The economic collapse in the UK is now the most severe downturn in 300 years, with activity forecast to plunge by around 30% in the first half of the year, according to the latest grim Bank of England estimates. Inevitably, comparisons are made with the global financial crisis (GFC) 12 years ago. But this time it is different – and in important ways – which provides the basis for a nuanced analysis for the opportunities that will emerge for resilient UK SMEs, and alternative lenders, post-pandemic.
In this article, we will consider the central differences between the GFC and now, and suggest how resilient UK SMEs should prepare themselves for the opportunities which we expect to emerge.
First, this time around, there is an abundance of private capital waiting to invest in resilient SMEs. In the UK, one of the aggravating factors of the GFC was the SME’s over-reliance on just half a dozen clearing banks for corporate financing – and two of the biggest banks needed government bailouts. From a dominating position of 90% in 2008, the market share of those same clearing banks today is significantly lower at 70% – and falling – as challenger banks and alternative lenders, including private capital funds, direct lenders, family offices, insurance lenders, hedge funds and peer-to-peer lending platforms, have stepped in to establish a much more diversified UK lending market. For example, in the UK property sector, the market share for non-bank lenders (such as debt funds and other private capital lenders) was non-existent back in 2008. This has risen to almost 19% of the estimated £274bn total UK market in 2019, according to The Cass Commercial Real Estate Lending Survey, while new lending has grown at a faster rate – at around 25%. This property sector trend is mirrored across much wider UK industries.
Second, banks are much better capitalised today than during the GFC, when they were forced to reset interest costs to a level, which allowed companies to service debt from remaining cash flows with little or no capital available for investment resulting in a zombie status for many UK SME borrowers. Today, the environment is very different. Better capitalised banks are in a position to potentially to take more assertive approaches to managing and resetting certain non-core borrower relationships in the post-pandemic environment. While the major clearing banks are working tirelessly to process Coronavirus Business Interruption Loan Schemes (CBILS) applications, the reality is that a proportion of their relationship SME borrowers, regardless of the support given, will become unstainable. According to the Centre for Economics and Business Research, more than half a million UK businesses have been pushed to the brink of insolvency, including an estimated 257,000 UK businesses that will not be able to survive another month of the lockdown conditions. In some cases, banks, with stronger capital reserves than during the GFC, may opt to signal to SME management teams that a deal can be done around a relationship exit. At the same time, this presents an opportunity to begin entirely new borrower-lender relationships with alternative lenders.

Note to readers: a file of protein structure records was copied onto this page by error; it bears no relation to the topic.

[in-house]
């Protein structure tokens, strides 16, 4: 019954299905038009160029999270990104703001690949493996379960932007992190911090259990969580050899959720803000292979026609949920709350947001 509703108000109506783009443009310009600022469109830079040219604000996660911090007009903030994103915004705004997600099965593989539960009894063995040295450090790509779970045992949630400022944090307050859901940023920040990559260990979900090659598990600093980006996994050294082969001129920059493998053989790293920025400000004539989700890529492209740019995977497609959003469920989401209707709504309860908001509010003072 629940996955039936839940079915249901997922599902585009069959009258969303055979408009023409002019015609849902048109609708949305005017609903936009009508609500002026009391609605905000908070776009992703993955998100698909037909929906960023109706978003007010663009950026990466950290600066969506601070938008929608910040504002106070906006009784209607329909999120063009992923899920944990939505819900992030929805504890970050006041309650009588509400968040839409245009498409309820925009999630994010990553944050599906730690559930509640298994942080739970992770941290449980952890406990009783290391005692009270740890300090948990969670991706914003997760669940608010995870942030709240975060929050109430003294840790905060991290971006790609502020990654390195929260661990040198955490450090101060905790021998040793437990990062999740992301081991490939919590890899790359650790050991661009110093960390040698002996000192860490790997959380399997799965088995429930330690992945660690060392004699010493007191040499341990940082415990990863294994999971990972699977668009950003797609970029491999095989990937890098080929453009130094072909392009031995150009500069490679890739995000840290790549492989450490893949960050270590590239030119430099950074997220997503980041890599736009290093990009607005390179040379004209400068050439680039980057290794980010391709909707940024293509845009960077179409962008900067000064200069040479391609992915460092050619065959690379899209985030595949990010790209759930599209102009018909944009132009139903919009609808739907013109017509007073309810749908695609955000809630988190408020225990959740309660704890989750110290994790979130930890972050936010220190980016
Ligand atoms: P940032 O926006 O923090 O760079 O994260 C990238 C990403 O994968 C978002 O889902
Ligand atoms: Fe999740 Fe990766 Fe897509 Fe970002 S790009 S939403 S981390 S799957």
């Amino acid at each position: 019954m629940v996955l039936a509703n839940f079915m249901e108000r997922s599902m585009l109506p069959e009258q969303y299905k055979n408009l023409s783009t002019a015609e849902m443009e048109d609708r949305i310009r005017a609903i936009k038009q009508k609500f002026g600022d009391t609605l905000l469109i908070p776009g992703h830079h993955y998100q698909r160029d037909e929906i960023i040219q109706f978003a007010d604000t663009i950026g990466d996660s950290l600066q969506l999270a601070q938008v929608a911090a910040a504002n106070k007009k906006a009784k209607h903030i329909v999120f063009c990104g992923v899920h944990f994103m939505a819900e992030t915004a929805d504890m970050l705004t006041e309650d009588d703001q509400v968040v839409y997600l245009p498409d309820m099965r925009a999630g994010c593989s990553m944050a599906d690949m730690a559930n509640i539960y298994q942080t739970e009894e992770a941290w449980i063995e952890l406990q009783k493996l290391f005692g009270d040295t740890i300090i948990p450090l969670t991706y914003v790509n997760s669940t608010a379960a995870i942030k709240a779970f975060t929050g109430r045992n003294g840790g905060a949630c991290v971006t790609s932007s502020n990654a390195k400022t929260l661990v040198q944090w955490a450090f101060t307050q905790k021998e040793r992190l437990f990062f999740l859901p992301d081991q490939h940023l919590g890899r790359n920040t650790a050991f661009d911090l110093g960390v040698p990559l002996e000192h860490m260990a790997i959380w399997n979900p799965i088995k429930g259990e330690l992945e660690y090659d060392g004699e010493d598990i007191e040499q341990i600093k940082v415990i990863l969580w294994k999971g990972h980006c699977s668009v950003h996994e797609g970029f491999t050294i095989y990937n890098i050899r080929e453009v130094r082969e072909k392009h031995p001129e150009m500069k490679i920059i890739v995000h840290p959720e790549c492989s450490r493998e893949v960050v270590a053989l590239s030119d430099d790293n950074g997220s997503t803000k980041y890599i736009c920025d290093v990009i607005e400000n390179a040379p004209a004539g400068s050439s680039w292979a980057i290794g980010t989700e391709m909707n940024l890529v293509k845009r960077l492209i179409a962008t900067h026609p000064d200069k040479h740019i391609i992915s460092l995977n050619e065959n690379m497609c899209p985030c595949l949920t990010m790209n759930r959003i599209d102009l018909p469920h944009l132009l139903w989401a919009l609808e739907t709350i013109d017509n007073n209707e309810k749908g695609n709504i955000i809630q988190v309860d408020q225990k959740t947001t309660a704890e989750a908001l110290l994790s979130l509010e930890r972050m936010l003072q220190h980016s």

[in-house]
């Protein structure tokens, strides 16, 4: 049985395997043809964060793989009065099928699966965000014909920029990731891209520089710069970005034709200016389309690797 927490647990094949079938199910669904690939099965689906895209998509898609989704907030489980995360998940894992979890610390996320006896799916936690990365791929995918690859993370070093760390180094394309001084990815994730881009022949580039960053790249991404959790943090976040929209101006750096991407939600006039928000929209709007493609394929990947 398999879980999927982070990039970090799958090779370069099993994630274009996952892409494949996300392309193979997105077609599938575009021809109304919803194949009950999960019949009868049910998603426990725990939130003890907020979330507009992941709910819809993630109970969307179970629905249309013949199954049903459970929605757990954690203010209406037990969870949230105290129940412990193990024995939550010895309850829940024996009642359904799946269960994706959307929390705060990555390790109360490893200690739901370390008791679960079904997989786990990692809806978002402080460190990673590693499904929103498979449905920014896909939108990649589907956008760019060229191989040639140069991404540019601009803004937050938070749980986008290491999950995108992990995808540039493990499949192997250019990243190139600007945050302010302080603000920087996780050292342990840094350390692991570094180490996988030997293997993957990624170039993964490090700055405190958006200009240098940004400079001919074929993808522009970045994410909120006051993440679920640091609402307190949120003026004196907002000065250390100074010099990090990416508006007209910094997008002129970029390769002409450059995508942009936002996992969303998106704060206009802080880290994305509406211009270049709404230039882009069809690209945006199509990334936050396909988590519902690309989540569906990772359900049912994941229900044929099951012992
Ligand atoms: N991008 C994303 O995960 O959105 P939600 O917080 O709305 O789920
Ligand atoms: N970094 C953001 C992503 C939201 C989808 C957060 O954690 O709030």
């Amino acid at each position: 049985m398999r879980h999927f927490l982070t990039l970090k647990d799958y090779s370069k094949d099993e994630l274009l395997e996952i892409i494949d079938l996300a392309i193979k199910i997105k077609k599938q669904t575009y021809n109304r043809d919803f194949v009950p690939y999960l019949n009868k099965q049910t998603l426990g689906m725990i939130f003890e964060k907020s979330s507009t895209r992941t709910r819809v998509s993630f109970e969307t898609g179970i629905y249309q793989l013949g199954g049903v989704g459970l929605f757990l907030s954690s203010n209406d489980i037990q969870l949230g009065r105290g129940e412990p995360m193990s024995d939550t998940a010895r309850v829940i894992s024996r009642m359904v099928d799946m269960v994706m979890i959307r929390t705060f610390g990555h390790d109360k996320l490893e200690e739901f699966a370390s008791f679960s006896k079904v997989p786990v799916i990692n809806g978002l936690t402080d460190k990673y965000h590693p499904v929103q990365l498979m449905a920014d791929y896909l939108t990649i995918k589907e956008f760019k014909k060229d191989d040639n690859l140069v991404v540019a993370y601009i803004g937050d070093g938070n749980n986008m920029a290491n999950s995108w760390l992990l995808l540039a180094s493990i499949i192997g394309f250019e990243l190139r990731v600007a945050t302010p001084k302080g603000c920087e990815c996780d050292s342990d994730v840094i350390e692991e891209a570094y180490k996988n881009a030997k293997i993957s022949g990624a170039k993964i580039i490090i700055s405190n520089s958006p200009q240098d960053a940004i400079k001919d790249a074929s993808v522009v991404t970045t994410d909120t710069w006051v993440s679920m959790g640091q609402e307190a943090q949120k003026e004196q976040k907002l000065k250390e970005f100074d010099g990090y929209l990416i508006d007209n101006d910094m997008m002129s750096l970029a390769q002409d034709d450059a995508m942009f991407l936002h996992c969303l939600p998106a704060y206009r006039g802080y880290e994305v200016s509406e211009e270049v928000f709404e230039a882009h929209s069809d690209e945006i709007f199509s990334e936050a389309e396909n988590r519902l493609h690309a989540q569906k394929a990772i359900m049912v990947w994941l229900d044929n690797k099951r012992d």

SMEs to embrace alternative lenders post-pandemic
We see several factors accelerating the trend towards SMEs migrating further towards alternative lenders post Covid-19. In the last decade, banking regulations, related to capital adequacy and stress test scenarios, have been in a continual state of flux. Also, banks have frequently reacted internally to trends that have promoted new policies around the types of sectors and company profiles to target. When the current pandemic is over, further internal policy shifts could well emerge.
However, this is not to say the clearing banks are not open for new business – they most certainly are and will remain open. But the picture is nuanced. For many opportunistic-minded SMEs able and wanting to capitalise on post-pandemic opportunities, the time-value of money will direct many towards new, or extended, relationships or transact on an opportunistic basis with alternative lenders where speed of response combined with significant dry powder are prevalent. We see this as likely in specific scenarios.
For example, as traditional banks deal with the impact of Covid-19 around their balance sheets, it is likely that they will have to pause routine event financing discussions, such as buyout, succession and growth financing as well as routine recapitalisations, to redirect resources to processing a backlog of government-backed CBILS applications. But resilient SMEs who have weathered the pandemic best in their sector will be in a position to consider potential acquisition opportunities to increase market share and will need capital to execute that strategy. These kinds of financings can take around two to three months to complete. We see alternative lenders able and willing to talk now.
Resilient SMEs will be in a fantastic position post-pandemic to expand sector market share through alternative lender-backed funding. And, in turn, alternative lenders – without legacy loan books and unencumbered by CBILS applications, can execute rapid credit decisions at often higher leverage ratios. However, the obvious trade-off is a higher cost of capital, which must be closely weighed up by SME management. For some, it may just be worth the higher cost of debt, but this is a decision which requires careful due diligence. Through our network of nationwide offices, BTG Advisory has excellent visibility of the emerging sector opportunities and the alternative lender marketplace, and has extensive experience in forensic due diligence to support M&A and acquisition financing requests. Please do get in touch to see how we can help.